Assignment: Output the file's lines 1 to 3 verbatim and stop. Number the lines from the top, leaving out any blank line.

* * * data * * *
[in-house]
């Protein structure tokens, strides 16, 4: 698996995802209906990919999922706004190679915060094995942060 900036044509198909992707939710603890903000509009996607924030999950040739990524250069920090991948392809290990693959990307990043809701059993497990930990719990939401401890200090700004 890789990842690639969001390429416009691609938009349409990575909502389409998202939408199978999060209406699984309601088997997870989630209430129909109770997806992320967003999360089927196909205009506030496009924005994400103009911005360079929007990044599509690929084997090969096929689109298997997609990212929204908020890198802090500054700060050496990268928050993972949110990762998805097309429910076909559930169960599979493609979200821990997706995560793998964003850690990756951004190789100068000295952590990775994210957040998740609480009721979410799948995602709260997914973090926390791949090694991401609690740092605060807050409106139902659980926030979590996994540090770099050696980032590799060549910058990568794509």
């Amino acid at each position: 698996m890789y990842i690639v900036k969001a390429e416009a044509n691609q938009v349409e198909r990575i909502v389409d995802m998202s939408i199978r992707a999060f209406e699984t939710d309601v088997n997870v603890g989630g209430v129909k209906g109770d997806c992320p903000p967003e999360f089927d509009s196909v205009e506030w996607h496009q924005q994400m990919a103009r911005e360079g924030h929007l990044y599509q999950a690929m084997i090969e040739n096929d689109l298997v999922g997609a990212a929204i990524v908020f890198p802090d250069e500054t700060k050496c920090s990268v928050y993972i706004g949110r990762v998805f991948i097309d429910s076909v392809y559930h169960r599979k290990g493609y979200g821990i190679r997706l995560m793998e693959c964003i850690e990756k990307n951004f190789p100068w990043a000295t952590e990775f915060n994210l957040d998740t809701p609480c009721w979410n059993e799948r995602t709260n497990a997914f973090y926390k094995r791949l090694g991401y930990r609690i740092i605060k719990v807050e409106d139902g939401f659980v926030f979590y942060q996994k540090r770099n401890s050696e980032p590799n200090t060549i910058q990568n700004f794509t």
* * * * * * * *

[in-house]
């Protein structure tokens, strides 16, 4: 698996995802209906990919999922706004190679915060094995942060 900036044509198909992707939710603890903000509009996607924030999950040739990524250069920090991948392809290990693959990307990043809701059993497990930990719990939401401890200090700004 890789990842690639969001390429416009691609938009349409990575909502389409998202939408199978999060209406699984309601088997997870989630209430129909109770997806992320967003999360089927196909205009506030496009924005994400103009911005360079929007990044599509690929084997090969096929689109298997997609990212929204908020890198802090500054700060050496990268928050993972949110990762998805097309429910076909559930169960599979493609979200821990997706995560793998964003850690990756951004190789100068000295952590990775994210957040998740609480009721979410799948995602709260997914973090926390791949090694991401609690740092605060807050409106139902659980926030979590996994540090770099050696980032590799060549910058990568794509």
């Amino acid at each position: 698996m890789y990842i690639v900036k969001a390429e416009a044509n691609q938009v349409e198909r990575i909502v389409d995802m998202s939408i199978r992707a999060f209406e699984t939710d309601v088997n997870v603890g989630g209430v129909k209906g109770d997806c992320p903000p967003e999360f089927d509009s196909v205009e506030w996607h496009q924005q994400m990919a103009r911005e360079g924030h929007l990044y599509q999950a690929m084997i090969e040739n096929d689109l298997v999922g997609a990212a929204i990524v908020f890198p802090d250069e500054t700060k050496c920090s990268v928050y993972i706004g949110r990762v998805f991948i097309d429910s076909v392809y559930h169960r599979k290990g493609y979200g821990i190679r997706l995560m793998e693959c964003i850690e990756k990307n951004f190789p100068w990043a000295t952590e990775f915060n994210l957040d998740t809701p609480c009721w979410n059993e799948r995602t709260n497990a997914f973090y926390k094995r791949l090694g991401y930990r609690i740092i605060k719990v807050e409106d139902g939401f659980v926030f979590y942060q996994k540090r770099n401890s050696e980032p590799n200090t060549i910058q990568n700004f794509t």